As a teacher, you spend most of your time looking after other people, from stressed-out students to concerned parents. Yet more often than not, your own mental wellbeing takes a back seat, leaving you at risk of stress, anxiety, and even burnout.
In the wake of the COVID-19 pandemic, teachers across Australia faced the additional challenge of supporting students and their families through an incredibly difficult year, placing yet more stress on our amazingly resilient teaching community.
As a preferred provider for Teacher’s Health and Teachers Union Health (TUH), National Dental Care Group is keen to acknowledge the phenomenal job that our teachers do. As teachers get ready to head back to the classroom after the Summer holidays, we’re shining a light on the importance of self-care for teachers, with some tips on how to maintain positive mental health during these challenging times.
Set aside dedicated time for self-care activities
You’re used to taking care of your students’ needs - but how often do you prioritise your own wellbeing and make time to caring for yourself? As the saying goes, you can’t pour from an empty cup, so carving out time each day for self-care is essential for keeping your mind and body healthy and productive.
Whether it’s setting aside time for a yoga class, allocating ten minutes each morning to meditate, or spending an hour indulging in your favourite hobby, make a point of making the time for self-care.
Self-care tip: If you find yourself constantly pushing self-care down your to-do list, consider scheduling time in your diary for self-care activities and treat them as you would any other important task (which is exactly what they are!).
Recognise the signs of burnout
Burnout is the term used to describe the response to prolonged or excessive workplace stress, generally leading to symptoms including fatigue, overwhelm, boredom, depression, anxiety, stress, apathy and frustration.
If you’re experiencing burnout or are approaching this stage, you may feel irritable or angry, have little desire to attend social gatherings, experience chronic fatigue or exhaustion, find your standard of work is slipping, and notice a range of physical symptoms such as insomnia, heart palpitations or headaches.
Self-care tip: As burnout can significantly impact both your mental health and your ability to perform your job, it’s important to address the problem as soon as you become aware of it. Talk to your GP about ways to manage the mental and physical symptoms of burnout.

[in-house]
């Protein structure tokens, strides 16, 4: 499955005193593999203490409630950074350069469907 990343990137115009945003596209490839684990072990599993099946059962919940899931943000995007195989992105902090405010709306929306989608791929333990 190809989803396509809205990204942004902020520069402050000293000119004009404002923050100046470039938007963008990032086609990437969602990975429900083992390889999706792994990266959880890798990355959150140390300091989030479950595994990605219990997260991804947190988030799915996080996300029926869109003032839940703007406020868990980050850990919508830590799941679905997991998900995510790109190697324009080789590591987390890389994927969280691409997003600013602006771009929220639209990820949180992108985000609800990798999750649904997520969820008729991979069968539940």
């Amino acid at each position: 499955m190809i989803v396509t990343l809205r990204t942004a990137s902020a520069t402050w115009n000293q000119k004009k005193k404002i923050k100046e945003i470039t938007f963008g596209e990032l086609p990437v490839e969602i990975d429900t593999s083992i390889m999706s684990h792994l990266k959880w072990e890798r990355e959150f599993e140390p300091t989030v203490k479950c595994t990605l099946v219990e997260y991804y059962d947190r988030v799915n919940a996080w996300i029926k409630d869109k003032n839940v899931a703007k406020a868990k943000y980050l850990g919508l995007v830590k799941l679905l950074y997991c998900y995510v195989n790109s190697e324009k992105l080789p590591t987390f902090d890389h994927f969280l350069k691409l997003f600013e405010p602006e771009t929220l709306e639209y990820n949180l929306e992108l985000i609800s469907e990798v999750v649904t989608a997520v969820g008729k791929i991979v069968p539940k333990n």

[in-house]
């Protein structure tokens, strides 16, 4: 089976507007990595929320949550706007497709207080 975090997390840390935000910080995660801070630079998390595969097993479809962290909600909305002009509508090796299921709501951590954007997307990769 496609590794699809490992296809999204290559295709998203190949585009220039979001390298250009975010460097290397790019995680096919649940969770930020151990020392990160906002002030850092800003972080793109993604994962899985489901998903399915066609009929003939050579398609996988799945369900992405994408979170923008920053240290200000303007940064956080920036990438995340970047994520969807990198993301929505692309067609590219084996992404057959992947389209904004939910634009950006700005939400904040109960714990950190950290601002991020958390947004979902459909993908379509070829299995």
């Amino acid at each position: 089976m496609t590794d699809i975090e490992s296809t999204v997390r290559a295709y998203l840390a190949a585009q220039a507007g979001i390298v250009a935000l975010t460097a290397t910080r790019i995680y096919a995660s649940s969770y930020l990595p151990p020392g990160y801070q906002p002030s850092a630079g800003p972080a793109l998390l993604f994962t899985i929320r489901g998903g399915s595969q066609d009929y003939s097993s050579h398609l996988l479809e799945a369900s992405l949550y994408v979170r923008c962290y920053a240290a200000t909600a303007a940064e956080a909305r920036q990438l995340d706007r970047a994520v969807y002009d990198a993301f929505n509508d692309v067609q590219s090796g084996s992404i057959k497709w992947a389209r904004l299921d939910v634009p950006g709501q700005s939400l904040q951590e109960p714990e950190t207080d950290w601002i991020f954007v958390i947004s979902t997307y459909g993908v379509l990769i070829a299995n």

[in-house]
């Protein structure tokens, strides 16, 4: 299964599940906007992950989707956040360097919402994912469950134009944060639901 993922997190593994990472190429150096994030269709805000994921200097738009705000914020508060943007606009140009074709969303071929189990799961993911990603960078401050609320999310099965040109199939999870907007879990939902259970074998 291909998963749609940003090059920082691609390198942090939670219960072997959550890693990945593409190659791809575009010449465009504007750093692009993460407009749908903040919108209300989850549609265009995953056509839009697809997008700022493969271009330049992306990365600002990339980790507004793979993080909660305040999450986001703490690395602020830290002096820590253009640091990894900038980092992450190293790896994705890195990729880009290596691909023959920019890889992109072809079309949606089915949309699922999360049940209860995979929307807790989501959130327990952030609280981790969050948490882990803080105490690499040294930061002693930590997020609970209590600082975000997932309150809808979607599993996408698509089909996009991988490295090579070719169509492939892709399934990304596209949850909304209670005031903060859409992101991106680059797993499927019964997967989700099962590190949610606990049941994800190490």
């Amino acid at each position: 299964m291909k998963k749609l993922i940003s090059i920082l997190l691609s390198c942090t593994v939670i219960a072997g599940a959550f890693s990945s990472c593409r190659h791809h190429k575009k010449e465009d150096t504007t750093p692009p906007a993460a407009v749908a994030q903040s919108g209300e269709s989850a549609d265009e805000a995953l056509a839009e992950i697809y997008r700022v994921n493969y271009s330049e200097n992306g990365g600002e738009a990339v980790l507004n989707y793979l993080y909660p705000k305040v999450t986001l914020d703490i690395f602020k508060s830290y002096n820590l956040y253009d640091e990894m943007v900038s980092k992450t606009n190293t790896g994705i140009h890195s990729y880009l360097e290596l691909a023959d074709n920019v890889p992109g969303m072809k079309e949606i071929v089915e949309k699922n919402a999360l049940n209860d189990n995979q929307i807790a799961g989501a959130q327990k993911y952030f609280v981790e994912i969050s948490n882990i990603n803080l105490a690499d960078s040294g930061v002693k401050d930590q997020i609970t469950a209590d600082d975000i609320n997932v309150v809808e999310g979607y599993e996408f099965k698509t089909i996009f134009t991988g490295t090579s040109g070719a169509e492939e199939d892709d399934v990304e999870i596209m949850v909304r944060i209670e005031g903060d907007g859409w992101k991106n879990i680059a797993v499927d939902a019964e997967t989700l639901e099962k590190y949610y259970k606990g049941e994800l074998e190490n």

Set professional boundaries
Boundaries are one of the most important aspects of maintaining your wellbeing and enjoying a balanced, fulfilling life. Yet it can be all too easy to say yes to those urgent work requests or inconvenient schedule changes without considering the impact this will have on your work-life balance.
Creating and maintaining boundaries in the workplace can help you avoid becoming overwhelmed and overworked, as well as ensuring you have time to focus on yourself, your family, your social life, and all the other important things that exist outside of work.
Self-care tip: If your mobile phone is constantly abuzz with work-related messages, switch off notifications when you’re engaging in non-work activities - such as family mealtimes or over the weekend - rather than simply trying to ignore them.
Find out what self-care looks like for you
Self-care isn’t a ‘one-size-fits-all’ kind of pursuit - what works for one person won’t work for another and vice versa. That’s why it’s important to explore different types of self-care activities so you can discover what helps you feel calm, relaxed and present.
Think about the activities that make you lose track of time and feel totally immersed in what you’re doing. This could be a creative hobby such as painting or playing an instrument, an activity such as walking or dancing, or simply spending time in nature. Whatever it is, do more of what makes you happy!
Self-care tip: If you’re struggling to unwind and take your mind off work, why not try an activity you’ve never done before? Practising a new skill - such as learning a language or trying your hand at pottery - can help us to switch off from our worries as we focus our attention on doing something completely different.
Self-care is about prioritising your mental and physical health so you can be the best version of yourself. At National Dental Care Group, we can help with keeping your oral health in tip-top condition, so you have one less thing to worry about. Book an appointment online today and enjoy the benefits of a healthy smile.